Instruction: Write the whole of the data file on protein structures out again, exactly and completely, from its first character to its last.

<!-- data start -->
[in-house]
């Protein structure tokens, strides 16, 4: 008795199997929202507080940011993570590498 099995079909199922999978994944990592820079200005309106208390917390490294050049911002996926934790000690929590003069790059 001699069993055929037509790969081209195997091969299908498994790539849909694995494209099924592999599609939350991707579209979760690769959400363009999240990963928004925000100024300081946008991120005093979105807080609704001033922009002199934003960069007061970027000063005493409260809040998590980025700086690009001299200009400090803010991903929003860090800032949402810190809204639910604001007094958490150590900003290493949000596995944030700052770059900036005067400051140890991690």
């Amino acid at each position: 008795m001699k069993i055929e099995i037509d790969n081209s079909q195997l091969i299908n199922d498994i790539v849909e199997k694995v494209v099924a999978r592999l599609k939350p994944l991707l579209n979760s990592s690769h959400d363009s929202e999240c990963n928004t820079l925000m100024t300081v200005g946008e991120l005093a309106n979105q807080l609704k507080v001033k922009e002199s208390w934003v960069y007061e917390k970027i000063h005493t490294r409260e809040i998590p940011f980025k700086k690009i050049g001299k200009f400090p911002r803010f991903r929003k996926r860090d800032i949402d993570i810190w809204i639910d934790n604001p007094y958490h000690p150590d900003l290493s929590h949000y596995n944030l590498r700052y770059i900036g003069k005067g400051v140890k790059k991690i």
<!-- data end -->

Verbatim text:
[in-house]
């Protein structure tokens, strides 16, 4: 008795199997929202507080940011993570590498 099995079909199922999978994944990592820079200005309106208390917390490294050049911002996926934790000690929590003069790059 001699069993055929037509790969081209195997091969299908498994790539849909694995494209099924592999599609939350991707579209979760690769959400363009999240990963928004925000100024300081946008991120005093979105807080609704001033922009002199934003960069007061970027000063005493409260809040998590980025700086690009001299200009400090803010991903929003860090800032949402810190809204639910604001007094958490150590900003290493949000596995944030700052770059900036005067400051140890991690």
């Amino acid at each position: 008795m001699k069993i055929e099995i037509d790969n081209s079909q195997l091969i299908n199922d498994i790539v849909e199997k694995v494209v099924a999978r592999l599609k939350p994944l991707l579209n979760s990592s690769h959400d363009s929202e999240c990963n928004t820079l925000m100024t300081v200005g946008e991120l005093a309106n979105q807080l609704k507080v001033k922009e002199s208390w934003v960069y007061e917390k970027i000063h005493t490294r409260e809040i998590p940011f980025k700086k690009i050049g001299k200009f400090p911002r803010f991903r929003k996926r860090d800032i949402d993570i810190w809204i639910d934790n604001p007094y958490h000690p150590d900003l290493s929590h949000y596995n944030l590498r700052y770059i900036g003069k005067g400051v140890k790059k991690i």